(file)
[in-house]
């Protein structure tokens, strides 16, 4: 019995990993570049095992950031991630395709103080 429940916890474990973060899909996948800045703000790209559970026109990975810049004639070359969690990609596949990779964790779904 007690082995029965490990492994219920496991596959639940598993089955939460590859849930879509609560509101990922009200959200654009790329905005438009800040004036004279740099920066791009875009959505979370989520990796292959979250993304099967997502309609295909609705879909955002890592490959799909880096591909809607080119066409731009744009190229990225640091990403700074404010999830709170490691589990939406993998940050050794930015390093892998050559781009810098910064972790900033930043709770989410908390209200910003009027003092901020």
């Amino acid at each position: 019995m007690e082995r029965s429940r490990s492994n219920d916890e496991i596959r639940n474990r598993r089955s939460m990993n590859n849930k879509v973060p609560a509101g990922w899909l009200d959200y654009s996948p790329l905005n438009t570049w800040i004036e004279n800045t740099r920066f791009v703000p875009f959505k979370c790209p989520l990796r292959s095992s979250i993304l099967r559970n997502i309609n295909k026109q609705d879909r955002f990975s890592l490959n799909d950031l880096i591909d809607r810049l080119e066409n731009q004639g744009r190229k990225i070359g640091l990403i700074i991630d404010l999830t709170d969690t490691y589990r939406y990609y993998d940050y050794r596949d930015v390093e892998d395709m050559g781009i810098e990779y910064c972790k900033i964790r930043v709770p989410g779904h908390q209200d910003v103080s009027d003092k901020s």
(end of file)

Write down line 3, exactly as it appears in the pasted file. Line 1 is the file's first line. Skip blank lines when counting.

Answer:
């Amino acid at each position: 019995m007690e082995r029965s429940r490990s492994n219920d916890e496991i596959r639940n474990r598993r089955s939460m990993n590859n849930k879509v973060p609560a509101g990922w899909l009200d959200y654009s996948p790329l905005n438009t570049w800040i004036e004279n800045t740099r920066f791009v703000p875009f959505k979370c790209p989520l990796r292959s095992s979250i993304l099967r559970n997502i309609n295909k026109q609705d879909r955002f990975s890592l490959n799909d950031l880096i591909d809607r810049l080119e066409n731009q004639g744009r190229k990225i070359g640091l990403i700074i991630d404010l999830t709170d969690t490691y589990r939406y990609y993998d940050y050794r596949d930015v390093e892998d395709m050559g781009i810098e990779y910064c972790k900033i964790r930043v709770p989410g779904h908390q209200d910003v103080s009027d003092k901020s």